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2.2: Boolean Algebra

  • Page ID
    9668
  • So far we have discussed how to write and interpret propositions. This section deals with manipulating them. For this, we need algebra. Ordinary algebra, of the sort taught in high school, is about manipulating numbers, variables that represent numbers, and operators such as + and × that apply to numbers. Now, we need an algebra that applies to logical values, propositional variables, and logical operators. The first person to think of logic in terms of algebra was the mathematician, George Boole, who introduced the idea in a book that he published in 1854. The algebra of logic is now called Boolean algebra in his honour.

    George Boole (1815–1864) was a largely self-taught British mathematician, philosopher and logician, most of whose short career was spent as the first professor of mathematics at Queen’s College, Cork in Ireland. He worked in the fields of differential equations and algebraic logic, and is best known as the author of The Laws of Thought (1854). Among TU Delft students he is best known for the room named after him in the EEMCS building 28.

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    Boolean logic is credited with laying the foundations for the information age: essentially, computer science. Boole maintained that:

    “No general method for the solution of questions in the theory of probabilities can be established which does not explicitly recognize, not only the special numerical bases of the science, but also those universal laws of thought which are the basis of all reasoning, and which, whatever they may be as to their essence, are at least mathematical as to their form.”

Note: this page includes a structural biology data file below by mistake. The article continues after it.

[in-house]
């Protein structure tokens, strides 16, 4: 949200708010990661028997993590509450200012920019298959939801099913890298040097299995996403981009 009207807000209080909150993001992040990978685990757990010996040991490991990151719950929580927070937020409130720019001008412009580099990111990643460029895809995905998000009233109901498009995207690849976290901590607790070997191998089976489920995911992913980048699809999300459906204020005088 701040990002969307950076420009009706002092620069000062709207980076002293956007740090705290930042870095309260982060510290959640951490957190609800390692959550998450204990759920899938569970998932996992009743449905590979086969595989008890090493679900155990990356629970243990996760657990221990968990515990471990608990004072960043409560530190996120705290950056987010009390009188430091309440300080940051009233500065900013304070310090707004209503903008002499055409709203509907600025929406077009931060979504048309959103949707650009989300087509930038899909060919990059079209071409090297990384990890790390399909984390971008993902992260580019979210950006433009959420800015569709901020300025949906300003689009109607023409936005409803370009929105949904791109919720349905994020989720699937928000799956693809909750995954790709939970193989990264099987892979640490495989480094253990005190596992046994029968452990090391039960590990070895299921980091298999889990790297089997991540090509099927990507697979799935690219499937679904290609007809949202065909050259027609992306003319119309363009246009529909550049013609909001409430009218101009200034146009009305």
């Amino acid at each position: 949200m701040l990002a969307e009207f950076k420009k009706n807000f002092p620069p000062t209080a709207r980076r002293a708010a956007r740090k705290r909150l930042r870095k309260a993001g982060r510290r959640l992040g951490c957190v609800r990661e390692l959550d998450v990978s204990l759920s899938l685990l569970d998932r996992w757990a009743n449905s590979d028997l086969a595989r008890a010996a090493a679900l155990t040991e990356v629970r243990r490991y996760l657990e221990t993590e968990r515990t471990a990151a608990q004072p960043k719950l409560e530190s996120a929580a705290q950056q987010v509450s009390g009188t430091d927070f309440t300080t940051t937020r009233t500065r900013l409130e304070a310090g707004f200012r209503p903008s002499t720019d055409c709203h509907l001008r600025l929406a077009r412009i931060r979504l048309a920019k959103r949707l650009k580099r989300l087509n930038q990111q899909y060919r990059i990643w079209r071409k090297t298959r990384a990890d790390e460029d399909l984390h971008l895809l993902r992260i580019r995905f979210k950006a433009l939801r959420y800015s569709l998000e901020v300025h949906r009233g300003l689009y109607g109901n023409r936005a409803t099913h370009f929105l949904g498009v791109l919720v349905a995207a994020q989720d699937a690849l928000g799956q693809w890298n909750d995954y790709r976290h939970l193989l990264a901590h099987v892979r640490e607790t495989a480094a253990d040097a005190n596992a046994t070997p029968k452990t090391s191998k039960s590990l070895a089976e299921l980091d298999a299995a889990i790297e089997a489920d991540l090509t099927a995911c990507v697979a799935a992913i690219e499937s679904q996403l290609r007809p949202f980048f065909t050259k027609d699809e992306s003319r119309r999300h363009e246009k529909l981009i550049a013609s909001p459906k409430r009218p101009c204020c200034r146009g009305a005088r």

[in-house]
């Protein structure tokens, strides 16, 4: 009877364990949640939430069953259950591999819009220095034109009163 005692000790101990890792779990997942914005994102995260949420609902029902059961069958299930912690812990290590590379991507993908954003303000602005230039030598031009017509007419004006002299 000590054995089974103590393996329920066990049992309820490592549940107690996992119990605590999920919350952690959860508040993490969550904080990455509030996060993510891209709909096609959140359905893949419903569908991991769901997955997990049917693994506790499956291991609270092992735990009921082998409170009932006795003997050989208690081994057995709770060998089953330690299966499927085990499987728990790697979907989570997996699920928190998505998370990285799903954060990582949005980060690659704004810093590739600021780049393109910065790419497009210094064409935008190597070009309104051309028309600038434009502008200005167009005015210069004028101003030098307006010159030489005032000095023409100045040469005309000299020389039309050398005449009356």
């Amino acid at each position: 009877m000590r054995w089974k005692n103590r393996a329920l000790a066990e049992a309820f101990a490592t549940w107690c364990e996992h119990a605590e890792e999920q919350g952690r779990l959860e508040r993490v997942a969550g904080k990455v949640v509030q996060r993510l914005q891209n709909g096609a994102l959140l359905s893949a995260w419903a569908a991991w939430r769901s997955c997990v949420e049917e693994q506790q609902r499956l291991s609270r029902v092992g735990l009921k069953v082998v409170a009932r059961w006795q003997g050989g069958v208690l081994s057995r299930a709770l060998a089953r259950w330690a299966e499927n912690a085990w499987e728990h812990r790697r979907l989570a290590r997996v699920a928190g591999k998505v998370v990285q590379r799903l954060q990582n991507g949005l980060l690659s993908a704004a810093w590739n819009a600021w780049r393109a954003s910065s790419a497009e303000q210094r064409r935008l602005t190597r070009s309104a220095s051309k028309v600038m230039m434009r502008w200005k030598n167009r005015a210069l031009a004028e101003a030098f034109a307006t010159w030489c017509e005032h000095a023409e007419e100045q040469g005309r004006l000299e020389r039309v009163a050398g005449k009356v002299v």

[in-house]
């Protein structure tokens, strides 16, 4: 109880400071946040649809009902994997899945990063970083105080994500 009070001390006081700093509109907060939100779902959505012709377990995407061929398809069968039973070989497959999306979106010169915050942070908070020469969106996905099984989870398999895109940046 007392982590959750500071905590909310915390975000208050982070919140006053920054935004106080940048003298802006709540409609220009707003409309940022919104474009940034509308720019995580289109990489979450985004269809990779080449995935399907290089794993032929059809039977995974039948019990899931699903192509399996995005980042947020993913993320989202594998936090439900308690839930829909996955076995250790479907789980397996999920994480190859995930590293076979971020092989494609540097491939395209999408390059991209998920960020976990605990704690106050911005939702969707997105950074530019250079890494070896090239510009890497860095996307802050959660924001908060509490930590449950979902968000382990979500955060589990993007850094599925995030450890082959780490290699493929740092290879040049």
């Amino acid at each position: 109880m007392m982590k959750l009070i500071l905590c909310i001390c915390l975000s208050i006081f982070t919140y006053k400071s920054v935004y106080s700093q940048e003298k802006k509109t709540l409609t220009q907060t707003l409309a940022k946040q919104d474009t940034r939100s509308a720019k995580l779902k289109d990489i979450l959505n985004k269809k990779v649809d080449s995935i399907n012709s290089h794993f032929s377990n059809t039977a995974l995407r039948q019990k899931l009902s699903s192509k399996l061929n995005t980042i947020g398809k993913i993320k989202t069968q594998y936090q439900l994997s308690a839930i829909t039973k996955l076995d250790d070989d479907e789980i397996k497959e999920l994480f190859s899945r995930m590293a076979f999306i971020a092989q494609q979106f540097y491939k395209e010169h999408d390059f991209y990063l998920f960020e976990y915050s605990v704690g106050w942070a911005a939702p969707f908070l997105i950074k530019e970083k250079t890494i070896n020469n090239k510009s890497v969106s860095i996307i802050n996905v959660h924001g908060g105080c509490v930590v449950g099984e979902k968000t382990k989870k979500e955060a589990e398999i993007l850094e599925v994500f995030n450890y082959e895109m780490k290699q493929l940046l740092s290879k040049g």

Source: en.wikipedia.org/wiki/George_Boole.

    The algebra of numbers includes a large number of rules for manipulating expressions. The distributive law, for example, says that x(z) = xy xz, where xy, and zare variables that stand for any numbers or numerical expressions. This law means that whenever you see something of the form xy xz in a numerical expression, you can substitute x(z) without changing the value of the expression, and vice versa. Note that the equals sign in x(z) = xy xz means “has the same value as, no matter what numerical values xy, and have”.

    In Boolean algebra, we work with logical values instead of numerical values. There are only two logical values, true and false. We will write these values as T and F or 1 and 0. The symbols T and F play a similar role in Boolean algebra to the role that constant numbers such as 1 and 3.14159 play in ordinary algebra. Instead of the equals sign, Boolean algebra uses logical equivalence, ≡, which has essentially the same meaning. 

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    Figure 2.2: Laws of Boolean Algebra. These laws hold for any propositions pq, and r.

    For example, for propositions pq, and r, the ≡ operator in p∧(qr) ≡ (pq)∧rmeans “has the same value as, no matter what logical values pq, and have”.